Office operational model.

The candidate should have excellent mathematical skills and a willingness to acquire new, interdisciplinary knowledge. They should be confident in working with complex computer codes. As the project will involve collaboration with the Met Office, excellent communication skills will be needed.

In addition to background reading and one-to-one sessions with the lead supervisor, depending on their prior knowledge, the student will take University of Exeter and/or MAGIC modules in fluid dynamics, thermal physics, and numerical methods.
The student will attend the NERC-NCAS climate modelling Summer School in 2019. If places are available they may also attend training courses in numerical modelling at the European Centre for Medium Range Weather Forecasts

de Groot, SR and Mazur P, 1985: Non-equilibrium Thermodynamics. Dover, 510pp.
Thuburn J, 2017: Use of the Gibbs thermodynamic potential to express the equation of state in
atmospheric models. Quart. J. Roy. Meteorol. Soc., 143, 1185-1196.

Entry requirements:       
Applicants should have obtained, or be about to obtain, a First or Upper Second Class UK Honours degree, or the equivalent qualifications gained outside the UK.   Applicants with a Lower Second Class degree will be considered if they also have Master’s degree.  Applicants with a minimum of Upper Second Class degree and significant relevant non-academic experience are encouraged to apply.

All applicants would need to meet our English language requirements by the start of the  project

Applicants who are classed as International for tuition fee purposes are not eligible for funding.



Application deadline:8th May 2018
Value:£14,553 per annum for 2017-18
Duration of award:per year
Contact: PGR

How to apply

To apply for this funded studentship, please click and follow the 'Apply Now' button on this webpage.

During the application process you will be asked to upload several documents.  Please note our preferred format is PDF, each file named with your surname and the name of the document, eg. “Smith – CV.pdf”, “Smith – Cover Letter.pdf”, “Smith – Transcript.pdf”.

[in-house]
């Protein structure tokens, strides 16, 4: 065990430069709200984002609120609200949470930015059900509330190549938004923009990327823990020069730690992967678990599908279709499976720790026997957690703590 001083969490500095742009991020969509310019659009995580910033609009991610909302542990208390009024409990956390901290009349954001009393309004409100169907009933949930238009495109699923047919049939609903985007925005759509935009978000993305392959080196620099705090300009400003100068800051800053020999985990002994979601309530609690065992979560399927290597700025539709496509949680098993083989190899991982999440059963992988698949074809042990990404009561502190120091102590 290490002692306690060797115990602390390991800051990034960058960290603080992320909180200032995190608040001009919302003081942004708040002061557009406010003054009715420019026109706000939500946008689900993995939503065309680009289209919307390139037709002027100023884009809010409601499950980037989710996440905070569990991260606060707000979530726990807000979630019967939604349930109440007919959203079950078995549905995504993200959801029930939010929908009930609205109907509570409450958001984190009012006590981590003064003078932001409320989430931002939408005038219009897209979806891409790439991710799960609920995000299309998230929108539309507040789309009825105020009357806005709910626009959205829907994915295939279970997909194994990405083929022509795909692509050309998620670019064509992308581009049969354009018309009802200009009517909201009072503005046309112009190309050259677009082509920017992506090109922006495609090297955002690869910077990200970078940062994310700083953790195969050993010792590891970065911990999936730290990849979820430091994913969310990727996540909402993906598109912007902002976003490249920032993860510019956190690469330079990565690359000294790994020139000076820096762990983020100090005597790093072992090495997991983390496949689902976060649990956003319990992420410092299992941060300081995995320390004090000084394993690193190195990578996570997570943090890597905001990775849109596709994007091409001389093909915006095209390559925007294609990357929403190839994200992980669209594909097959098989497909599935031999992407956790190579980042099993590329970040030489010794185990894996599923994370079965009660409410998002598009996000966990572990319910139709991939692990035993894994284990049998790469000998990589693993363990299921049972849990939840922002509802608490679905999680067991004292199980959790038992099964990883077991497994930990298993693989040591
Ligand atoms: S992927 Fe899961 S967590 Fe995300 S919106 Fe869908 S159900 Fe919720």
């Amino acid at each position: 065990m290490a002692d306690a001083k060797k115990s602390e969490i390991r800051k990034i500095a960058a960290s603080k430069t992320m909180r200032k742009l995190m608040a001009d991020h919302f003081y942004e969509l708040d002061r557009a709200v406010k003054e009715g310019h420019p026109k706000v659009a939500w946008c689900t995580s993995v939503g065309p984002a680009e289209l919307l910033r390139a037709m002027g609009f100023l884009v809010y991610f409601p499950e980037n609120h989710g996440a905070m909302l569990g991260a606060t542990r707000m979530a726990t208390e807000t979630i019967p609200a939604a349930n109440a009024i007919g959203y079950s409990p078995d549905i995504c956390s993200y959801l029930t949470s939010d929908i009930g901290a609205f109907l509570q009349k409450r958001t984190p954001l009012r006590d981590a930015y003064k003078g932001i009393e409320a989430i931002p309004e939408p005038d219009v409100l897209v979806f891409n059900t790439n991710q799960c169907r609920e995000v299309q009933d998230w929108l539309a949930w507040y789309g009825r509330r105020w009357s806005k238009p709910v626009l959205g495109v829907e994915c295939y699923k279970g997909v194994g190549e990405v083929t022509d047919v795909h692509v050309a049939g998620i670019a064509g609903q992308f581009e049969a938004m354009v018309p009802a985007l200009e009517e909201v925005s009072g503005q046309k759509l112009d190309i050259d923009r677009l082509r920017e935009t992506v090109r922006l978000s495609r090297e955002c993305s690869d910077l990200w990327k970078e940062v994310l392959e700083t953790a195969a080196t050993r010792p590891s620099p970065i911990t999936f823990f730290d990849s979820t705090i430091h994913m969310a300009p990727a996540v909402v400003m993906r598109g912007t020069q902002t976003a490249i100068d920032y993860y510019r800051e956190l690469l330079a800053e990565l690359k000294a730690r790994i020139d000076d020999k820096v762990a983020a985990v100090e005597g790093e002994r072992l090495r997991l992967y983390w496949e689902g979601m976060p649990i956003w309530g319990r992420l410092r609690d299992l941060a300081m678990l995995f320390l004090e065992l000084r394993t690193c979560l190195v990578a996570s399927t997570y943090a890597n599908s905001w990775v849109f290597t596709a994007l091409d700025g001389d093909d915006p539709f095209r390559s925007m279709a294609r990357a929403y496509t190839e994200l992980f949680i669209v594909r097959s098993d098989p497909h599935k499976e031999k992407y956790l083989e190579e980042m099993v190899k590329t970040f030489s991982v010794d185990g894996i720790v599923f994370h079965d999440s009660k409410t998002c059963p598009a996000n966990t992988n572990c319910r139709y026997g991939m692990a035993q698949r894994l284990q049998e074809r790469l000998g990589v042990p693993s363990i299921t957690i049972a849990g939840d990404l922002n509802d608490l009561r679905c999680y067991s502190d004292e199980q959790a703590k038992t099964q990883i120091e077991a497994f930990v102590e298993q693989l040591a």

•       CV
•       Letter of application outlining your academic interests, prior research experience and reasons for wishing to
        undertake the project.
•       Transcript(s) giving full details of subjects studied and grades/marks obtained.  This should be an interim transcript
        if you are still studying.
•       If you are not a national of a majority English-speaking country you will need to submit evidence of your current
        proficiency in English.

You will be asked to name 2 referees as part of the application process however we will not contact these people until the shortlisting stage. Your referees should not be from the prospective supervisory team.

The closing date for applications is midnight on 8th May 2018.  Interviews will be held at the University of Exeter in the week commencing 21st May

If you have any general enquiries about the application process please email Project-specific queries should be directed to the supervisor.

During the application process, the University may need to make certain disclosures of your personal data to third parties to be able to administer your application, carry out interviews and select candidates.  These are not limited to, but may include disclosures to:
• the selection panel and/or management board or equivalent of the relevant programme, which is likely to include staff from one or more other HEIs;
• administrative staff at one or more other HEIs participating in the relevant programme.
Such disclosures will always be kept to the minimum amount of personal data required for the specific purpose. Your sensitive personal data (relating to disability and race/ethnicity) will not be disclosed without your explicit consent.